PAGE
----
Can Inside Sales Representatives be Too Persistent?September 27, 2013 | Posted by Jeff Seeley in Sales Training
B2B inside sales representatives are always looking for great leads, but they may sometimes go astray in their pursuit of results. In one recent example, Bob London, president of B2B marketing agency London, Ink, recounted an experience with a B2B organization that left him frustrated.
In a facetious apology published by the Washington Business Journal, London explained that he had downloaded a whitepaper from an unidentified firm in his industry due to personal interest in the topic, and this resulted in him being identified as a lead. After he obtained the document, he said he received multiple phone calls, emails and calendar invitations for demos from inside sales representatives, even though London had indicated during the download process that he was not interested in purchasing the enterprise’s software at that time. He didn’t respond to the inquiries.
London remarked in an accompanying video that he felt it is an outdated practice for organizations to determine a person is a lead simply as a result of them downloading a whitepaper. Many B2B businesspeople read these materials as a way to enrich their knowledge about their fields, rather than due to an interest in a particular firm’s products or services.
Overall, it seemed that the incorrigible approach used by the unnamed B2B service provider’s inside sales staff was what really left London with a bad taste in his mouth. While a couple of inquiries may have been acceptable, the aggressive pursuit based on only one piece of information ultimately led to what could have been bad publicity had London not chosen to allow the business to remain anonymous. He stated that the way the organization in question is using its marketing technologies to identify and contact leads is “doing more harm than good.”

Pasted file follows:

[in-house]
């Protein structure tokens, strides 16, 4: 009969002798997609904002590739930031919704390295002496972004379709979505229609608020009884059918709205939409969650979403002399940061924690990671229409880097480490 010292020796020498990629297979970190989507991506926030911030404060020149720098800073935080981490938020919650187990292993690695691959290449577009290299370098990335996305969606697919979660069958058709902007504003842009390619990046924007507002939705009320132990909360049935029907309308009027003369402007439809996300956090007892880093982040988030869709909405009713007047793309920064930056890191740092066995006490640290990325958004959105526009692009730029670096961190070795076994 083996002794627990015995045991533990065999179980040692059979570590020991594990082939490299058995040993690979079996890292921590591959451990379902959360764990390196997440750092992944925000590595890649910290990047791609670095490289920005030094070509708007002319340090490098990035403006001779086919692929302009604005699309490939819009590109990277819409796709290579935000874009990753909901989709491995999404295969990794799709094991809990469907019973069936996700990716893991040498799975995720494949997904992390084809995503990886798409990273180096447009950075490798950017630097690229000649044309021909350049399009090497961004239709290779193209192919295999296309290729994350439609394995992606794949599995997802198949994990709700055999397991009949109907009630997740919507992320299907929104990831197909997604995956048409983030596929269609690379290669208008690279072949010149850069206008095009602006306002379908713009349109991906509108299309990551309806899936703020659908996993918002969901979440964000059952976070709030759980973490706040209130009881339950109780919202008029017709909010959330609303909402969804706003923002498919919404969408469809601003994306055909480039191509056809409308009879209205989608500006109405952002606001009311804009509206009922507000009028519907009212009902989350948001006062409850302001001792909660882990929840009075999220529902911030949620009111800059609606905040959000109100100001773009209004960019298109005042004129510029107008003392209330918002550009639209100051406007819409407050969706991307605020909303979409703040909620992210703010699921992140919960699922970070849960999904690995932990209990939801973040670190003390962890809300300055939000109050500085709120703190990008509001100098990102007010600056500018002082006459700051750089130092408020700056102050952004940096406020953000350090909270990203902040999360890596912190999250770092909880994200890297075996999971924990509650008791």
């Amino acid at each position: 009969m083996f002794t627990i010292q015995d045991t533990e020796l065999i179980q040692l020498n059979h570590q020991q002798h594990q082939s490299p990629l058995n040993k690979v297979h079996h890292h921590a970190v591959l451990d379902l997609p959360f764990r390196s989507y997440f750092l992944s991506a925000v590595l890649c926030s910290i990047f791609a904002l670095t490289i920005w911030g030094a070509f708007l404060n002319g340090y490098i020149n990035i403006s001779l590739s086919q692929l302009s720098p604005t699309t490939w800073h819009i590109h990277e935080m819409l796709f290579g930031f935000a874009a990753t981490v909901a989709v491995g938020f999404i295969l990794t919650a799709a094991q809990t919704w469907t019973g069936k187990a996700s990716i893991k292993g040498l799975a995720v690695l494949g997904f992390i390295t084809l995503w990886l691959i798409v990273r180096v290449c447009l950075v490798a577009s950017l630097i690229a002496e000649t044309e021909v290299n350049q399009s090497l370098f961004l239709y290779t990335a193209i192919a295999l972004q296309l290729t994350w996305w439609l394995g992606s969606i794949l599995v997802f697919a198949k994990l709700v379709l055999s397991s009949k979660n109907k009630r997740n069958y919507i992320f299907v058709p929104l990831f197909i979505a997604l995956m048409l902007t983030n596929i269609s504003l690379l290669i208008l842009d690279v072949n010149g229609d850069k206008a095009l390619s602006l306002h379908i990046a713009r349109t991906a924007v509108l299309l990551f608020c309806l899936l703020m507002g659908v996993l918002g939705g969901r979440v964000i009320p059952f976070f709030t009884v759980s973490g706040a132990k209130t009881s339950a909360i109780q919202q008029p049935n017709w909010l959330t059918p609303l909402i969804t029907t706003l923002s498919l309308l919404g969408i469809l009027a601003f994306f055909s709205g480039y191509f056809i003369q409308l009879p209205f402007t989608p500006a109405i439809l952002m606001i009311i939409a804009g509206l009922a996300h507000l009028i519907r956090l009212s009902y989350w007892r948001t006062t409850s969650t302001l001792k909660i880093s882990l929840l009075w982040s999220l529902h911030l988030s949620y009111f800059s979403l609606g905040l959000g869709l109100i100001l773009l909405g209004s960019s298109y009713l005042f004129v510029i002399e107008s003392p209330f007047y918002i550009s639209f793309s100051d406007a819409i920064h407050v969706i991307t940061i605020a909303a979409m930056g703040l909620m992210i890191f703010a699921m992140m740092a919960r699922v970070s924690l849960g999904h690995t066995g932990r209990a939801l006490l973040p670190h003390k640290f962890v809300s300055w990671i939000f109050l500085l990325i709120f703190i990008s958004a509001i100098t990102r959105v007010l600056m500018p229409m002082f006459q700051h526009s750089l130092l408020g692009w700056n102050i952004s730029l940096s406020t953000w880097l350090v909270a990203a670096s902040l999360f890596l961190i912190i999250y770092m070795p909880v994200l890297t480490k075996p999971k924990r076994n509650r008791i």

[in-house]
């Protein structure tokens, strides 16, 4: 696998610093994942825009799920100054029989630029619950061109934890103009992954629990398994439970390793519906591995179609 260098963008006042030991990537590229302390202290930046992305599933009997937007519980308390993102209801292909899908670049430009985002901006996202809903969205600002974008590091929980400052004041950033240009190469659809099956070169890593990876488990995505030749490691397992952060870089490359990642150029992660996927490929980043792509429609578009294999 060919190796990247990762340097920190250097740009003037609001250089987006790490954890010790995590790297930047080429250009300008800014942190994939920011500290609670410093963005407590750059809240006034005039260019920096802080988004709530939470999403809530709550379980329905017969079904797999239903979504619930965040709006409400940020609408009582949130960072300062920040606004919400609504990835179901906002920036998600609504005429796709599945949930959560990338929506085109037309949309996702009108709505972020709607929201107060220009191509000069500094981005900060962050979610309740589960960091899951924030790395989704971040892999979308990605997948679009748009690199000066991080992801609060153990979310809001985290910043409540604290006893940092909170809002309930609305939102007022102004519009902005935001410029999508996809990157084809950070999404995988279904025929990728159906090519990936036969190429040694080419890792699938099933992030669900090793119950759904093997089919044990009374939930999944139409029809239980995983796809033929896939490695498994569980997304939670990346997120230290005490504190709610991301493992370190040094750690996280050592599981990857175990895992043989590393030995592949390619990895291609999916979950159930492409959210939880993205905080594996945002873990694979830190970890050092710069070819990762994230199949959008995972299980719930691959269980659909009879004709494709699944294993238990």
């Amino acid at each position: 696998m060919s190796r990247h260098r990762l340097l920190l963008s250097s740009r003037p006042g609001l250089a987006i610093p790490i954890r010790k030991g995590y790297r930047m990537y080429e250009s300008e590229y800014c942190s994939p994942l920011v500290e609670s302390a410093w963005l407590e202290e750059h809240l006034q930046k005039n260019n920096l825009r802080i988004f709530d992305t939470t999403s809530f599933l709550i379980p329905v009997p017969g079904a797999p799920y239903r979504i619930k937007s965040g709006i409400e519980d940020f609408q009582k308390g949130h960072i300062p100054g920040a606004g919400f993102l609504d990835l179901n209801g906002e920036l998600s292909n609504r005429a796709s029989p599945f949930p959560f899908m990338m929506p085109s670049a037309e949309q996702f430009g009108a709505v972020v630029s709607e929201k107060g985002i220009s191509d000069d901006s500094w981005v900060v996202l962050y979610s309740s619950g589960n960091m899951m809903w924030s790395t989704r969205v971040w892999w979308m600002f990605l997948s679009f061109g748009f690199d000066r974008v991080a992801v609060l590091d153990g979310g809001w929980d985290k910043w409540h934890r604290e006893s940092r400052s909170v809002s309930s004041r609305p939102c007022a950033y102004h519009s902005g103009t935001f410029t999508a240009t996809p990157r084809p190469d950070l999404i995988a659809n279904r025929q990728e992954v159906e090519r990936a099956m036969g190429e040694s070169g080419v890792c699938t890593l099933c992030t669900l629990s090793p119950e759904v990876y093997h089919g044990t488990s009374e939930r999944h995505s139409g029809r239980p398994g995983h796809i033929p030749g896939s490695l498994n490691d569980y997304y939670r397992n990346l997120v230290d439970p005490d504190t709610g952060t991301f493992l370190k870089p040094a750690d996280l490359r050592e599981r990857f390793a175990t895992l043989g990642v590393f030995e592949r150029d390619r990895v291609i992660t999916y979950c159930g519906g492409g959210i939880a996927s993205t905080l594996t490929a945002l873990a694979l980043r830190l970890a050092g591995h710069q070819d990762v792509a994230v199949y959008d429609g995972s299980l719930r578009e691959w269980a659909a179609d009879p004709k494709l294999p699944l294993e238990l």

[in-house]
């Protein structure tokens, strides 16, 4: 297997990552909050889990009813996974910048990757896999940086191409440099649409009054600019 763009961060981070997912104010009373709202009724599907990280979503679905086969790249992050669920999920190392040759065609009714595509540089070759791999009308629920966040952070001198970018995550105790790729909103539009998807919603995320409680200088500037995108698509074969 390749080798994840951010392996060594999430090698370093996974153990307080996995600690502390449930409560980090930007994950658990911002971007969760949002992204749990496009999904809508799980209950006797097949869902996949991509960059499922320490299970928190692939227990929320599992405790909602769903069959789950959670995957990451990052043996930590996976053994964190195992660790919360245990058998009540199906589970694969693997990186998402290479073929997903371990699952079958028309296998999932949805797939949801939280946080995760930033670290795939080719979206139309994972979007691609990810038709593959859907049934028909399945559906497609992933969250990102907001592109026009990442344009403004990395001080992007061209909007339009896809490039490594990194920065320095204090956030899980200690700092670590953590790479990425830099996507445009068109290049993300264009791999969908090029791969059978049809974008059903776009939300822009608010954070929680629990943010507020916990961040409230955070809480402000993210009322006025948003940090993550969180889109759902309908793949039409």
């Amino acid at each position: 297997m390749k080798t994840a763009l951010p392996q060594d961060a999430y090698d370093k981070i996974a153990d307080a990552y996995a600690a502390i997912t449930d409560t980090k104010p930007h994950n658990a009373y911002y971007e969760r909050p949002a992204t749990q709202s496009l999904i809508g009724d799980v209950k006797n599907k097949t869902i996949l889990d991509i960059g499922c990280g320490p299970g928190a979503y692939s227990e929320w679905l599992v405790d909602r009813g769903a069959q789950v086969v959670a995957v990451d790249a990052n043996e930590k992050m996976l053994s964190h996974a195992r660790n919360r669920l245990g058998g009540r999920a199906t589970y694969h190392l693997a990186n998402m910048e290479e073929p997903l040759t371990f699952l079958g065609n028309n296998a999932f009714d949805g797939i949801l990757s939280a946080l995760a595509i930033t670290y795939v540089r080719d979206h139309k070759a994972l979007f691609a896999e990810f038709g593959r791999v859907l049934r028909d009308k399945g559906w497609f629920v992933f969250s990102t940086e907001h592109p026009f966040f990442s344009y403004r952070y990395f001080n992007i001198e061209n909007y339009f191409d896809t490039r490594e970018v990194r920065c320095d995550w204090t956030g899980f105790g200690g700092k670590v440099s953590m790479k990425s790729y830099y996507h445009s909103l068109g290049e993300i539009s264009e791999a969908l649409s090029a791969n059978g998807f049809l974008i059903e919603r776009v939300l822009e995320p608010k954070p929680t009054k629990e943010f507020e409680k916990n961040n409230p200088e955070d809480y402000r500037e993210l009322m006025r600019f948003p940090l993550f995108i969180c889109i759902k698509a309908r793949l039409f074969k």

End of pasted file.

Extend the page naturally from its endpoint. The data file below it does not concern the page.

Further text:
Somewhere in the middle
Inside sales experts have a challenging task in front of them, and that’s walking the fine line between being overly aggressive in their efforts to acquire more customers and backing off too quickly. It isn’t necessarily a bad thing for employees to ask someone like London whether, after reading a whitepaper or performing some other action, he or she developed a different opinion about buying a product or service. But there are limits to what professionals are willing to endure when it comes to contact from inside sales associates.
For this reason, it is essential for these representatives to receive inside sales training. With the help of the right program, individuals can develop better communication skills, which may allow them to more easily identify where the line between dutiful and annoying persistence lies. The better inside sales professionals navigate these waters, the more sales they’ll close and the fewer bridges they’ll unwittingly burn.
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